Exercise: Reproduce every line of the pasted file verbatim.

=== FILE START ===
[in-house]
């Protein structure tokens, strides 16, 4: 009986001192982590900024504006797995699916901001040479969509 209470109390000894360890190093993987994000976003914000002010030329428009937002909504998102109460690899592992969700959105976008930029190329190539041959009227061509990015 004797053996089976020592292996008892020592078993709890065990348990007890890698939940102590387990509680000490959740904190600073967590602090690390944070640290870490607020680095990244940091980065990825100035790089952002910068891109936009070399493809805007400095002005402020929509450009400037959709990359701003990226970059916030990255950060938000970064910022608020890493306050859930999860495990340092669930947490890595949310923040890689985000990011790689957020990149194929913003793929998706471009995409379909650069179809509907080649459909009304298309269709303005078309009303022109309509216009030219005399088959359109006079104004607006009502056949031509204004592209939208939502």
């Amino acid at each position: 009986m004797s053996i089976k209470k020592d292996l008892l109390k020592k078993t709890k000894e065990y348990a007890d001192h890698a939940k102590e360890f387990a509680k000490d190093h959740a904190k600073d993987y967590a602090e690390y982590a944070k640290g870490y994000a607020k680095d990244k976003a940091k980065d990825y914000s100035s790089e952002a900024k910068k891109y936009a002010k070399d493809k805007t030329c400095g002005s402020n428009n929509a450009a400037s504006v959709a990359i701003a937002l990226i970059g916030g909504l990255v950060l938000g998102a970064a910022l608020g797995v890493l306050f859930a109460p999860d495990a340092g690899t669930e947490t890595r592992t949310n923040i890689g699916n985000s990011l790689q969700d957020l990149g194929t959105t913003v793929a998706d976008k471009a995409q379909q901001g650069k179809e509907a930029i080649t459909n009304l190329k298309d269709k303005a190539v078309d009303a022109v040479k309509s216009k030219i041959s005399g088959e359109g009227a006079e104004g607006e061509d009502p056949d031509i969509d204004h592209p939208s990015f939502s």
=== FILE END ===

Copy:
[in-house]
């Protein structure tokens, strides 16, 4: 009986001192982590900024504006797995699916901001040479969509 209470109390000894360890190093993987994000976003914000002010030329428009937002909504998102109460690899592992969700959105976008930029190329190539041959009227061509990015 004797053996089976020592292996008892020592078993709890065990348990007890890698939940102590387990509680000490959740904190600073967590602090690390944070640290870490607020680095990244940091980065990825100035790089952002910068891109936009070399493809805007400095002005402020929509450009400037959709990359701003990226970059916030990255950060938000970064910022608020890493306050859930999860495990340092669930947490890595949310923040890689985000990011790689957020990149194929913003793929998706471009995409379909650069179809509907080649459909009304298309269709303005078309009303022109309509216009030219005399088959359109006079104004607006009502056949031509204004592209939208939502």
């Amino acid at each position: 009986m004797s053996i089976k209470k020592d292996l008892l109390k020592k078993t709890k000894e065990y348990a007890d001192h890698a939940k102590e360890f387990a509680k000490d190093h959740a904190k600073d993987y967590a602090e690390y982590a944070k640290g870490y994000a607020k680095d990244k976003a940091k980065d990825y914000s100035s790089e952002a900024k910068k891109y936009a002010k070399d493809k805007t030329c400095g002005s402020n428009n929509a450009a400037s504006v959709a990359i701003a937002l990226i970059g916030g909504l990255v950060l938000g998102a970064a910022l608020g797995v890493l306050f859930a109460p999860d495990a340092g690899t669930e947490t890595r592992t949310n923040i890689g699916n985000s990011l790689q969700d957020l990149g194929t959105t913003v793929a998706d976008k471009a995409q379909q901001g650069k179809e509907a930029i080649t459909n009304l190329k298309d269709k303005a190539v078309d009303a022109v040479k309509s216009k030219i041959s005399g088959e359109g009227a006079e104004g607006e061509d009502p056949d031509i969509d204004h592209p939208s990015f939502s």